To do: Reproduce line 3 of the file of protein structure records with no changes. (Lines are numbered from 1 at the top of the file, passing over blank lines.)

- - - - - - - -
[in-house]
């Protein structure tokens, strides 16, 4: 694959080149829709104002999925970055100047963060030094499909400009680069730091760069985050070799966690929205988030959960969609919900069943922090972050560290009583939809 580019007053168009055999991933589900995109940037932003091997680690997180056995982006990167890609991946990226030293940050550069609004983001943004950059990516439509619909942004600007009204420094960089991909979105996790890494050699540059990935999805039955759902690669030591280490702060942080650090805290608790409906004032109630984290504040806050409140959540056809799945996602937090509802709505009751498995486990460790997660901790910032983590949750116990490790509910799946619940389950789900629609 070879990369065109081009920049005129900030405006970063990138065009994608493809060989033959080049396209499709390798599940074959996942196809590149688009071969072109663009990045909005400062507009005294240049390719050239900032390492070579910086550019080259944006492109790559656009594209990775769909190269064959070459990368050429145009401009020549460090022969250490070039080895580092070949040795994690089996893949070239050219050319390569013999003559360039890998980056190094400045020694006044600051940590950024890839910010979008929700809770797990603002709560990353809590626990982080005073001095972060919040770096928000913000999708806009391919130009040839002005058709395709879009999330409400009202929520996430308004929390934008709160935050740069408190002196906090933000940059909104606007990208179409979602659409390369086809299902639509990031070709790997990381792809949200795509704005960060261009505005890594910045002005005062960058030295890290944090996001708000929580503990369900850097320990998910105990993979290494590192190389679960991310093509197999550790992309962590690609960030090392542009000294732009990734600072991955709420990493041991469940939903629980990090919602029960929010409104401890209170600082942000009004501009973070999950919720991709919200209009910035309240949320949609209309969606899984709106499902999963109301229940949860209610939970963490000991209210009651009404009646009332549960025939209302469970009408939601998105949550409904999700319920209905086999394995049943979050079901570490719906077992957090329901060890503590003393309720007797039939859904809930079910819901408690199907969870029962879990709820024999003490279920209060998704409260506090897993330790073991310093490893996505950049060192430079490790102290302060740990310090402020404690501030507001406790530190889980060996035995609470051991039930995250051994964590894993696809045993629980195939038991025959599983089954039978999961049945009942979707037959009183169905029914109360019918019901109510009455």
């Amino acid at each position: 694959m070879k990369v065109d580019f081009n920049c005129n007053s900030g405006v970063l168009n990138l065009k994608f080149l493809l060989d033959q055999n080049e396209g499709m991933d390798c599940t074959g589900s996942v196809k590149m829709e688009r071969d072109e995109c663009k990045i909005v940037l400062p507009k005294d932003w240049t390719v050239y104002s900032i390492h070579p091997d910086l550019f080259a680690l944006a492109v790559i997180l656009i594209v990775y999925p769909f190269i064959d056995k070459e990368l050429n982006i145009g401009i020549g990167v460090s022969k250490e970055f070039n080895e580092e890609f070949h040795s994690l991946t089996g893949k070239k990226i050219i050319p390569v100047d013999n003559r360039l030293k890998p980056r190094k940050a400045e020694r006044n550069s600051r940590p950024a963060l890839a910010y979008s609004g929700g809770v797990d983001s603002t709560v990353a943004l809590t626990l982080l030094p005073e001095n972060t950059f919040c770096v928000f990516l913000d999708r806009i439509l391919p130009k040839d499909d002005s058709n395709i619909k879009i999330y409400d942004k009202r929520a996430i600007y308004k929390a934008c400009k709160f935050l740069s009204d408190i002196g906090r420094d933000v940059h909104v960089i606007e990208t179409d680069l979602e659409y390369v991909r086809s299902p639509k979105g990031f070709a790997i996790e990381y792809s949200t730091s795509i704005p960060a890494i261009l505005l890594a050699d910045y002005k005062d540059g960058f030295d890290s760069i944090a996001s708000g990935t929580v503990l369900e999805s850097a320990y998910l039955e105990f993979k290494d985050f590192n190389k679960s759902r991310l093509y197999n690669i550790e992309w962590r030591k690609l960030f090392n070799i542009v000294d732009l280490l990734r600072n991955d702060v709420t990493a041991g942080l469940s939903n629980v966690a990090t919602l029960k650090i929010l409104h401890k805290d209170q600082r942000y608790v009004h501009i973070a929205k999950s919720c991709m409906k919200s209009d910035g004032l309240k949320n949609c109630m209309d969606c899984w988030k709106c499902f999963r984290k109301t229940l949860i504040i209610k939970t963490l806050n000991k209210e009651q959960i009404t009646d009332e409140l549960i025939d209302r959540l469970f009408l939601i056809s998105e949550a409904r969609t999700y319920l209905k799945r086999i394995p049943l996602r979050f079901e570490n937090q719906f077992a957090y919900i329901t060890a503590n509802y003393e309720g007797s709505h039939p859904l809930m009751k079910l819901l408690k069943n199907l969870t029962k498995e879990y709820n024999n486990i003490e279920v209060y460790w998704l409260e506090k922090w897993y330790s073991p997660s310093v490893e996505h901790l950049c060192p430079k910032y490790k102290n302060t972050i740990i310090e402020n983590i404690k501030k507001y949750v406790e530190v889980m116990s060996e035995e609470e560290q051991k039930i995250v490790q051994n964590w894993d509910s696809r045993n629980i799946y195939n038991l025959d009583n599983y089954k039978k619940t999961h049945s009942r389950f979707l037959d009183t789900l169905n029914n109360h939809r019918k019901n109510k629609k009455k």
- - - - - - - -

């Amino acid at each position: 694959m070879k990369v065109d580019f081009n920049c005129n007053s900030g405006v970063l168009n990138l065009k994608f080149l493809l060989d033959q055999n080049e396209g499709m991933d390798c599940t074959g589900s996942v196809k590149m829709e688009r071969d072109e995109c663009k990045i909005v940037l400062p507009k005294d932003w240049t390719v050239y104002s900032i390492h070579p091997d910086l550019f080259a680690l944006a492109v790559i997180l656009i594209v990775y999925p769909f190269i064959d056995k070459e990368l050429n982006i145009g401009i020549g990167v460090s022969k250490e970055f070039n080895e580092e890609f070949h040795s994690l991946t089996g893949k070239k990226i050219i050319p390569v100047d013999n003559r360039l030293k890998p980056r190094k940050a400045e020694r006044n550069s600051r940590p950024a963060l890839a910010y979008s609004g929700g809770v797990d983001s603002t709560v990353a943004l809590t626990l982080l030094p005073e001095n972060t950059f919040c770096v928000f990516l913000d999708r806009i439509l391919p130009k040839d499909d002005s058709n395709i619909k879009i999330y409400d942004k009202r929520a996430i600007y308004k929390a934008c400009k709160f935050l740069s009204d408190i002196g906090r420094d933000v940059h909104v960089i606007e990208t179409d680069l979602e659409y390369v991909r086809s299902p639509k979105g990031f070709a790997i996790e990381y792809s949200t730091s795509i704005p960060a890494i261009l505005l890594a050699d910045y002005k005062d540059g960058f030295d890290s760069i944090a996001s708000g990935t929580v503990l369900e999805s850097a320990y998910l039955e105990f993979k290494d985050f590192n190389k679960s759902r991310l093509y197999n690669i550790e992309w962590r030591k690609l960030f090392n070799i542009v000294d732009l280490l990734r600072n991955d702060v709420t990493a041991g942080l469940s939903n629980v966690a990090t919602l029960k650090i929010l409104h401890k805290d209170q600082r942000y608790v009004h501009i973070a929205k999950s919720c991709m409906k919200s209009d910035g004032l309240k949320n949609c109630m209309d969606c899984w988030k709106c499902f999963r984290k109301t229940l949860i504040i209610k939970t963490l806050n000991k209210e009651q959960i009404t009646d009332e409140l549960i025939d209302r959540l469970f009408l939601i056809s998105e949550a409904r969609t999700y319920l209905k799945r086999i394995p049943l996602r979050f079901e570490n937090q719906f077992a957090y919900i329901t060890a503590n509802y003393e309720g007797s709505h039939p859904l809930m009751k079910l819901l408690k069943n199907l969870t029962k498995e879990y709820n024999n486990i003490e279920v209060y460790w998704l409260e506090k922090w897993y330790s073991p997660s310093v490893e996505h901790l950049c060192p430079k910032y490790k102290n302060t972050i740990i310090e402020n983590i404690k501030k507001y949750v406790e530190v889980m116990s060996e035995e609470e560290q051991k039930i995250v490790q051994n964590w894993d509910s696809r045993n629980i799946y195939n038991l025959d009583n599983y089954k039978k619940t999961h049945s009942r389950f979707l037959d009183t789900l169905n029914n109360h939809r019918k019901n109510k629609k009455k």